Located in a Central American rainforest, Costa Rica has a powerful economy, especially relative to its small population. Sectors like tourism, agriculture, and electronics continue to be important, as well as biomedicine and sustainable energy. The country is particularly open to foreign investment and trade opportunities.
Setting up a subsidiary in Costa Rica can be difficult. Depending on where you set up your subsidiary in Costa Rica will determine how long the incorporation process will take.
If you handle the subsidiary process incorrectly, you will either 1) not be able to operate your company or 2) be shut down with a large amount of fines. This is why many companies choose to partner with an EOR service like Via to avoid any confusion or legal liability.
This article goes over everything corporate employers who wish to expand to Costa Rica need to know about opening a subsidiary or entity.
Before beginning the process of opening a business or corporation in Costa Rica, you will need to consider a few different aspects of your expansion.
The subsidiary process differs based on the region where you incorporate the business, so having a lawyer who understands the local process is crucial. Different regions operate under their own regulations and cultural factors, both impacting business.
In Costa Rica, the two main subsidiary models for foreign businesses include:
Sociedad Anónima (SA)
Sociedad de Responsabilidad Limitada (SRL)
An SRL is like an LLC in the United States and offers the most benefits for international expansion.
There are quite a few steps for opening a Costa Rican subsidiary as an SRL:
Submit a notarized document to the Mercantile Registry and request a corporate identification number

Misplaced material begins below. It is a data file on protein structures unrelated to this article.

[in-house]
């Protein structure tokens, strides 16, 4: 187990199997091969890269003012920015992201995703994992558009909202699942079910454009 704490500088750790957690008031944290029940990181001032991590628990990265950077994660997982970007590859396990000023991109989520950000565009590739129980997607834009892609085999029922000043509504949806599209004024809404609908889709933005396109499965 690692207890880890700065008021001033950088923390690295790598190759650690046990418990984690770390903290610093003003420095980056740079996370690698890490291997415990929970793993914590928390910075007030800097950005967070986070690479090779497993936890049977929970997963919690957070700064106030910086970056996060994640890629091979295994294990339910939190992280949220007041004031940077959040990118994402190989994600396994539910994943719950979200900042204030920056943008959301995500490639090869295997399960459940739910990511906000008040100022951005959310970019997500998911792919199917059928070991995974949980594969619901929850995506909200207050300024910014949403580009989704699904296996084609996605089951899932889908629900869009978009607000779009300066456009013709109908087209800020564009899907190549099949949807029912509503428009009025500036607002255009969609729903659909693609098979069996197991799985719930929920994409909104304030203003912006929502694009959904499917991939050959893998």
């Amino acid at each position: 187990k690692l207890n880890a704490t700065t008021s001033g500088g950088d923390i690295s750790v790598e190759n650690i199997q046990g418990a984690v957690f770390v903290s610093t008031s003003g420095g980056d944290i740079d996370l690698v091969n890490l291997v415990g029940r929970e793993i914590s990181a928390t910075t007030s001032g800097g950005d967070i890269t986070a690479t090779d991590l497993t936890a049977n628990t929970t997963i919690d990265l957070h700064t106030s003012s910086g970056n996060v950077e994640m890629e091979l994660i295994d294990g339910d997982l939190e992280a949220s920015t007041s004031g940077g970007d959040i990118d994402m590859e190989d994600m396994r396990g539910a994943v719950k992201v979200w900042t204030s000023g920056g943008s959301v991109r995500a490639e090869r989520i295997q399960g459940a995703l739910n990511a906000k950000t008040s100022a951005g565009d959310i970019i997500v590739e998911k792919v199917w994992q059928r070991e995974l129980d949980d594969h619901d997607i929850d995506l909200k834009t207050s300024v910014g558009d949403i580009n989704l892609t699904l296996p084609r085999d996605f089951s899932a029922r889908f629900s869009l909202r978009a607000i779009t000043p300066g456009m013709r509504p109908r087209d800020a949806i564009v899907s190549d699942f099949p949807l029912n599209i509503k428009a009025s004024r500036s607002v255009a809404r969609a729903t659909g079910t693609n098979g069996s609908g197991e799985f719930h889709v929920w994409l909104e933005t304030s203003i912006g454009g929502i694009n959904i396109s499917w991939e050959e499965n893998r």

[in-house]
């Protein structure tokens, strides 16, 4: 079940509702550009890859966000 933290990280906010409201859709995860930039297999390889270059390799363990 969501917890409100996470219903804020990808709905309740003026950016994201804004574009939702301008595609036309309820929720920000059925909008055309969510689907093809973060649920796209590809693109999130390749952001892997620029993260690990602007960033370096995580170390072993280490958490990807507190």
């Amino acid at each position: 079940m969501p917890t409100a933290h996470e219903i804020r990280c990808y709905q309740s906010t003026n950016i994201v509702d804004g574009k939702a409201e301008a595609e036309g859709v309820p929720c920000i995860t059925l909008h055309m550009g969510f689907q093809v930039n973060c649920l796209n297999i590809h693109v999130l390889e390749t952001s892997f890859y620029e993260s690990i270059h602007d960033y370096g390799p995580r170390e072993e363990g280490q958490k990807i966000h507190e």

Verify the proposed trade or commercial name with the Public Registry through a public notary
Prepare a study of the registry in case the company’s capital stock includes personal property or real estate
Publish an announcement of formation in La Gaceta, the country’s legal newspaper
Pay all due revenue stamps and registry rights at any branch office of Banco de Costa Rica
Completing all of these steps can take anywhere from a few weeks to a few months, and you will need the help from local lawyers, accountants, and HR specialists. You will also need the resources to establish a board of directors.
Costa Rica’s subsidiary laws depend on what type of entity you choose. However, operating as a limited liability company separates you from the parent company. This means that the subsidiary has its own accounting system, management structure, and share capital.
For limited liabilities, you need at least 1 director and two shareholders of any nationality to make up the board of directors. You also need at least $1 of paid-up share capital that is provided to the Costa Rican government to complete the incorporation process.
Businesses do the majority of the subsidiary process in-person in Costa Rica or over the phone. So, either knowing Spanish or having a lawyer and consultant that can translate for you is important.